Mr. Fullerton discusses the lack of clarity on what constitutes a whistleblower. Marketing firm Neo@Ogilvy has decided not to appeal to the U.S. Supreme Court in a case that would have tested the definition of a whistleblower under the Dodd-Frank Act. At issue is whether an employee can be eligible for anti-retaliation protection under the Dodd-Frank Act even if he or she does not provide information of corporate wrongdoing directly to the SEC. The U.S. Court of Appeals for the Fifth Circuit says “no,” but the Second Circuit disagrees.
A former California State judge in an arbitration awarded nearly $1.7 million to an employer against its former employee based primarily on his acts taken going out the door. His joking email with a co-worker after recruiting three others, characterizing their resignations as “Three bullets to the back of the head” of his employer, was clearly shooting himself in the foot in the eyes of the arbitrator. The Award is interesting for many reasons – – the interplay between fiduciary duties and non-solicitation of employees provisions, the allowable damages when such a fiduciary duty is breached by co-worker solicitation, and the overriding difference of treatment of bad leavers versus good leavers.
Den 19. november 2015 blev ”den nye udbudslov” vedtaget i folketinget. Loven træder i kraft den 1. januar 2016 og finder kun anvendelse på udbud, der er iværksat efter den 1. januar 2016.
- UK businesses which transfer to or share with US companies any databases containing personal data have to comply with rules set out in the Data Protection Act to ensure that the transfer or sharing protects the individuals’ privacy rights.
- One way of doing this was a voluntary scheme set up by the US Department of Commerce called “Safe Harbor”. The EU’s highest court has now ruled that Safe Harbor is not fit for purpose and cannot be used.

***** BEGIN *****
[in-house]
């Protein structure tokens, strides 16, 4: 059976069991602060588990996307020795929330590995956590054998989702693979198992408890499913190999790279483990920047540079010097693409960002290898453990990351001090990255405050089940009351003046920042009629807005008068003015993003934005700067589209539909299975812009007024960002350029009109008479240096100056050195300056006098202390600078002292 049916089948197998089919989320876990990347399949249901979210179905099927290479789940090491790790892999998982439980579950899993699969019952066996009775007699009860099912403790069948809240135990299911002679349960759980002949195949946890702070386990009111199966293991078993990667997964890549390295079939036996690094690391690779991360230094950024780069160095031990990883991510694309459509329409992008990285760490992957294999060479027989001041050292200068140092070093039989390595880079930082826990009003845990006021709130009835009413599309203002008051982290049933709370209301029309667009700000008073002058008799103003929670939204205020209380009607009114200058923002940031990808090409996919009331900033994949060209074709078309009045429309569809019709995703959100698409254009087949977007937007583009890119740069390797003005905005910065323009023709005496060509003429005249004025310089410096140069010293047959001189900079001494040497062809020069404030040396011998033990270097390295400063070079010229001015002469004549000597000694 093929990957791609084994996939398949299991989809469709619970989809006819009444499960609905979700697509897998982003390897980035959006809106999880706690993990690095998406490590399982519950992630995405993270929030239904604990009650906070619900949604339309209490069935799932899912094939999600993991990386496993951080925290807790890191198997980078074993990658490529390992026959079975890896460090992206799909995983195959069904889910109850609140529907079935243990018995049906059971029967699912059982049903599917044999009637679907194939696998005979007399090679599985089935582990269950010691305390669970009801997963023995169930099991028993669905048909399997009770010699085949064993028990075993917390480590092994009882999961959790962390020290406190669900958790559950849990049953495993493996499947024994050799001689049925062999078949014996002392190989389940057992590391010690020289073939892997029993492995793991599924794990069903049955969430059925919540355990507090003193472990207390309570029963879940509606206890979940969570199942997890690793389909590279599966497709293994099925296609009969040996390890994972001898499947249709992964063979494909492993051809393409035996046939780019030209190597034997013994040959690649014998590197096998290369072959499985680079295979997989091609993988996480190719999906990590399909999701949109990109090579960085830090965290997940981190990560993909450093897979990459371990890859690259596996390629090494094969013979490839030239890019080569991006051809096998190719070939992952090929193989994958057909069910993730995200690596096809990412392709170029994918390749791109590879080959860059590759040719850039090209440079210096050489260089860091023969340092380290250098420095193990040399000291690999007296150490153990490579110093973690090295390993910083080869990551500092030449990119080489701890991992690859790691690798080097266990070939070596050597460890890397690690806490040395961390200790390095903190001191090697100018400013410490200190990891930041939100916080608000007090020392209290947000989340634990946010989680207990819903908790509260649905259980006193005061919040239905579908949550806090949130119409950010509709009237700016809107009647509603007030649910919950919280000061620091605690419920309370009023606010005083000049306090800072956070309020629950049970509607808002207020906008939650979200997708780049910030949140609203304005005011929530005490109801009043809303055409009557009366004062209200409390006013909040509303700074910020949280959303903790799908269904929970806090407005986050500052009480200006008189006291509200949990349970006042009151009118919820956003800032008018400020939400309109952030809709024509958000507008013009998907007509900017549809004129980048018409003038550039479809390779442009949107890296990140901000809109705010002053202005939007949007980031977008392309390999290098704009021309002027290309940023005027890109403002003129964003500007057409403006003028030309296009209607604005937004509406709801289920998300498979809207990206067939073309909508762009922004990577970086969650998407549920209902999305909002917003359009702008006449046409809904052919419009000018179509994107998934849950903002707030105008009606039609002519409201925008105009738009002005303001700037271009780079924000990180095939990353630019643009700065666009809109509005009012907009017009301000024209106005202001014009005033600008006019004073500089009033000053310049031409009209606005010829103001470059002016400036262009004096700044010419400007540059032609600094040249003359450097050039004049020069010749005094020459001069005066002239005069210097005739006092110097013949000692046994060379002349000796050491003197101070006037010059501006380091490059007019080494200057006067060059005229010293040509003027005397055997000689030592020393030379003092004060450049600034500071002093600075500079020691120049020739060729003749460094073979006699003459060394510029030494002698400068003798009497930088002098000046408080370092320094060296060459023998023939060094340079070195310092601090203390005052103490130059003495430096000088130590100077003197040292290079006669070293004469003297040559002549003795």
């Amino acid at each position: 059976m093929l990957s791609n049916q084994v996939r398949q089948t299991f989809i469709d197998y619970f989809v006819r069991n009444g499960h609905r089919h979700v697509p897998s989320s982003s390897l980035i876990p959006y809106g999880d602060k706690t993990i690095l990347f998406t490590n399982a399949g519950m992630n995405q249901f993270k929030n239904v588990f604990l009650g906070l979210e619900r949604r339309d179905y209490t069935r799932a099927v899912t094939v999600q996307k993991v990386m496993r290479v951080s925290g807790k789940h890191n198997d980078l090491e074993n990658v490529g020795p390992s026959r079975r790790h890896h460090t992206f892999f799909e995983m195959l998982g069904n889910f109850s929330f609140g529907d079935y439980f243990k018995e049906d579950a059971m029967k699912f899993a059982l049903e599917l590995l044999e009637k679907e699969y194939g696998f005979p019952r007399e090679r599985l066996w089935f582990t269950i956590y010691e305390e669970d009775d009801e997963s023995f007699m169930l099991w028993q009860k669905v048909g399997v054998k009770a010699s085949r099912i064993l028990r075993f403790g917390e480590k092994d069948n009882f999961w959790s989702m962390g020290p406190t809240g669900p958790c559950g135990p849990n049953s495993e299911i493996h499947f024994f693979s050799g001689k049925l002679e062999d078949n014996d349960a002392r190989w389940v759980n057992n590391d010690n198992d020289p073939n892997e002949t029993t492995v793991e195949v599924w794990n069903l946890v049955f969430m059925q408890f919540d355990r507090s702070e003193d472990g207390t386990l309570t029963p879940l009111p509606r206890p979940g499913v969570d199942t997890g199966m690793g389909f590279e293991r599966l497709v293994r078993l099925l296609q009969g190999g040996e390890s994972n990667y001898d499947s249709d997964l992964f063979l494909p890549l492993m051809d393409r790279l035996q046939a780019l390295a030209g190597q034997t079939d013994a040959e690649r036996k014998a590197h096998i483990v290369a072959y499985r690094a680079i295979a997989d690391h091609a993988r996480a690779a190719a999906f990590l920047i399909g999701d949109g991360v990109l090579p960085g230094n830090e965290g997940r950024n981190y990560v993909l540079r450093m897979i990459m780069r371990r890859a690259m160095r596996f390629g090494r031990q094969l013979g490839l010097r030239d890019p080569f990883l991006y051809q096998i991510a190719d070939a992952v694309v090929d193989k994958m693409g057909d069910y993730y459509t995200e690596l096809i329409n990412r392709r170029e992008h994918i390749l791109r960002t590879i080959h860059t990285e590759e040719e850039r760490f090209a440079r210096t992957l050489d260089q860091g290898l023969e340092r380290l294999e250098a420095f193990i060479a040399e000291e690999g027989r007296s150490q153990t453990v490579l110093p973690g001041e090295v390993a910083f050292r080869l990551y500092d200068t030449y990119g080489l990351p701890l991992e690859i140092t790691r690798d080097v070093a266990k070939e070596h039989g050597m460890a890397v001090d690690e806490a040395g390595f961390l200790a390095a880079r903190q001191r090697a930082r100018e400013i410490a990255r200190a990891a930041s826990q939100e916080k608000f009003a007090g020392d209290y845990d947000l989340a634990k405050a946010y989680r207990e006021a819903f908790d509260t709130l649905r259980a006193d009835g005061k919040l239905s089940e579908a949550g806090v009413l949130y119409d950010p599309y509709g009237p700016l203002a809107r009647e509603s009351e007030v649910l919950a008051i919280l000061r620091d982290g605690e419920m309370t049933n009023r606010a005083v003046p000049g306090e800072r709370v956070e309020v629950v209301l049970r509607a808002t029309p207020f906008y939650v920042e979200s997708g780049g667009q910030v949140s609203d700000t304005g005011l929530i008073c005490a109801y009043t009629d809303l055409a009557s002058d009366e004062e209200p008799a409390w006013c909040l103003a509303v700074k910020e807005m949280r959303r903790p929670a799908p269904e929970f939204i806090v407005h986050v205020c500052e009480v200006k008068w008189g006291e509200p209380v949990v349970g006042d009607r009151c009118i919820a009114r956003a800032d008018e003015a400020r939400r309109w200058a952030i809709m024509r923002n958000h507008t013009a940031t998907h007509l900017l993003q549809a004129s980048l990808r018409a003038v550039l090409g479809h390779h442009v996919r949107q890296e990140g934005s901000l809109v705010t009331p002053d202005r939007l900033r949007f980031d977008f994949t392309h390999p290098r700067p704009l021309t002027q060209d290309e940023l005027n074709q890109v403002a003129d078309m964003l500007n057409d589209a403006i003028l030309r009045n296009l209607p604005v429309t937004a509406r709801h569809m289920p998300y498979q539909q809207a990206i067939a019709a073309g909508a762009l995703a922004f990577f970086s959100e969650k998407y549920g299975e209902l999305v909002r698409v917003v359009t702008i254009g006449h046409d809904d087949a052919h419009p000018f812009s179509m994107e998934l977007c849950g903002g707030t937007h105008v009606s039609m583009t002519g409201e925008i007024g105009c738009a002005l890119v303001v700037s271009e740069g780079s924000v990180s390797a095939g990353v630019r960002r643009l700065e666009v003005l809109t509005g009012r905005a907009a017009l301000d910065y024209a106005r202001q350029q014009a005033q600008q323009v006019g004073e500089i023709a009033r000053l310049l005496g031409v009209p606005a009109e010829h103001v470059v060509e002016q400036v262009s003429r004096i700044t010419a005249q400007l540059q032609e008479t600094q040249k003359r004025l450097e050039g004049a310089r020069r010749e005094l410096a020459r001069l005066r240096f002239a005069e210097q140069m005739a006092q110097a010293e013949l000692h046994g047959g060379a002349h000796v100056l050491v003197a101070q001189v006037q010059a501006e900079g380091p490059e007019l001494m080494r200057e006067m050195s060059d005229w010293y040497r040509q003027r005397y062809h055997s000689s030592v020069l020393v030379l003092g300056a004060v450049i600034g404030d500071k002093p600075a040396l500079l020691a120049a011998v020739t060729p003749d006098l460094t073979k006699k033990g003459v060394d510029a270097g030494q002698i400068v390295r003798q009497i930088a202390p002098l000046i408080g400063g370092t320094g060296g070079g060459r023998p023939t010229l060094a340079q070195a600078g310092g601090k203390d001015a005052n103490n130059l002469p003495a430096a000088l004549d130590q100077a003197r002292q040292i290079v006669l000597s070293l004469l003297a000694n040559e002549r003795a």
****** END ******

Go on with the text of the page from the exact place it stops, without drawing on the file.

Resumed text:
- Transfers/sharing which relied on Safe Harbor therefore breach the DPA and, after 31 January 2016, further transfers risk enforcement action, including fines.
- Other compliance methods can be used instead, but these need to be put in place quickly to stay within the law.
Depending at which point of a commercial development’s chain of command you sit, you may have thought that the role of monitoring surveyor is straightforward enough. The monitoring surveyor is engaged by a party (generally a funder but also forward purchasers and tenants), and then left to get on with the job.
But, as usual, nothing is as simple as it seems. A recent case (Lloyds Bank Plc v McBains Cooper Consulting Ltd) has highlighted not only what can go wrong for a monitoring surveyor, but also the significant responsibility of the surveyor’s client.
Article 4 in our series of articles on the Landlord and Tenant Act 1954
This is part of the series of articles we have published this year regarding the Landlord and Tenant Act 1954, and in particular the grounds a landlord can use to oppose an application for a lease renewal by a tenant. In this particular article, we are going to consider ground (f), which is frequently referred to as the “redevelopment ground”. As we will see, it is in fact a lot more.
In September 2015, a notice appeared in the Thai Government Gazette announcing the launch of the Multiple Entry Tourist Visa (METV). Thai Embassies are expected to start issuing such visas as of November 13, 2015.
The METV is an addition to the tourist visa. In the past, single-entry or double-entry tourist visas were most commonly issued. The METV permits the holder to travel in and out of Thailand multiple times during the 6-month validity period of the visa with duration of stay of up to 60 days per visit. The cost of an METV will be 5,000 baht. As the METV is newly implemented, please note that all Thai Embassies may not be completely familiar with this type of visa and the requirements for its issuance.
Royal Oak, Michigan, November 19, 2015: Howard & Howard Attorneys PLLC is pleased to announce that Daniel R. Chojnowski has joined the firm. He will practice out of the firm’s Royal Oak Office.
Mr. Chojnowski focuses his practice in building and maintaining intellectual property value for his clients. In particular, his practice includes global patent procurement and opinion preparation with an emphasis on patent, trademark, copyright, and trade secret law. Mr. Chojnowski also counsels clients on clearance/freedom-to-practice issues, as well as on strategies for management of their global intellectual property portfolios.
Panelists will provide insight on and best practices for litigating complex business disputes, and will address all aspects of the BLS, including proper subject matter, applying to the session, procedural orders, discovery, and dispositive motions.